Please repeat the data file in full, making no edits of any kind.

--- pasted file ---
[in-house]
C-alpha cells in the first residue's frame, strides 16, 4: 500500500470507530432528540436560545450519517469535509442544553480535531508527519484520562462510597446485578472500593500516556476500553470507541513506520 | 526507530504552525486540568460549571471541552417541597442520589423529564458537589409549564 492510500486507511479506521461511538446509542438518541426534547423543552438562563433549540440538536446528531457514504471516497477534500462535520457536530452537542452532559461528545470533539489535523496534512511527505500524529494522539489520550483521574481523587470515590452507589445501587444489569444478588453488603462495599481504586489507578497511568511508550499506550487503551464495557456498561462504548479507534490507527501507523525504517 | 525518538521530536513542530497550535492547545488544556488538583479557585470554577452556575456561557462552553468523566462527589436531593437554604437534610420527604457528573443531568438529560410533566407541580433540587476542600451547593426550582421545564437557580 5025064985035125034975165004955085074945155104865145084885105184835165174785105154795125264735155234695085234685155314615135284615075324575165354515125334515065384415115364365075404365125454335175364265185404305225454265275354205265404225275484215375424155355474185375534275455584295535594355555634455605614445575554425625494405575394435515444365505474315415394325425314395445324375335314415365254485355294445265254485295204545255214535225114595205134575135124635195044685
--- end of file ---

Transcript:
[in-house]
C-alpha cells in the first residue's frame, strides 16, 4: 500500500470507530432528540436560545450519517469535509442544553480535531508527519484520562462510597446485578472500593500516556476500553470507541513506520 | 526507530504552525486540568460549571471541552417541597442520589423529564458537589409549564 492510500486507511479506521461511538446509542438518541426534547423543552438562563433549540440538536446528531457514504471516497477534500462535520457536530452537542452532559461528545470533539489535523496534512511527505500524529494522539489520550483521574481523587470515590452507589445501587444489569444478588453488603462495599481504586489507578497511568511508550499506550487503551464495557456498561462504548479507534490507527501507523525504517 | 525518538521530536513542530497550535492547545488544556488538583479557585470554577452556575456561557462552553468523566462527589436531593437554604437534610420527604457528573443531568438529560410533566407541580433540587476542600451547593426550582421545564437557580 5025064985035125034975165004955085074945155104865145084885105184835165174785105154795125264735155234695085234685155314615135284615075324575165354515125334515065384415115364365075404365125454335175364265185404305225454265275354205265404225275484215375424155355474185375534275455584295535594355555634455605614445575554425625494405575394435515444365505474315415394325425314395445324375335314415365254485355294445265254485295204545255214535225114595205134575135124635195044685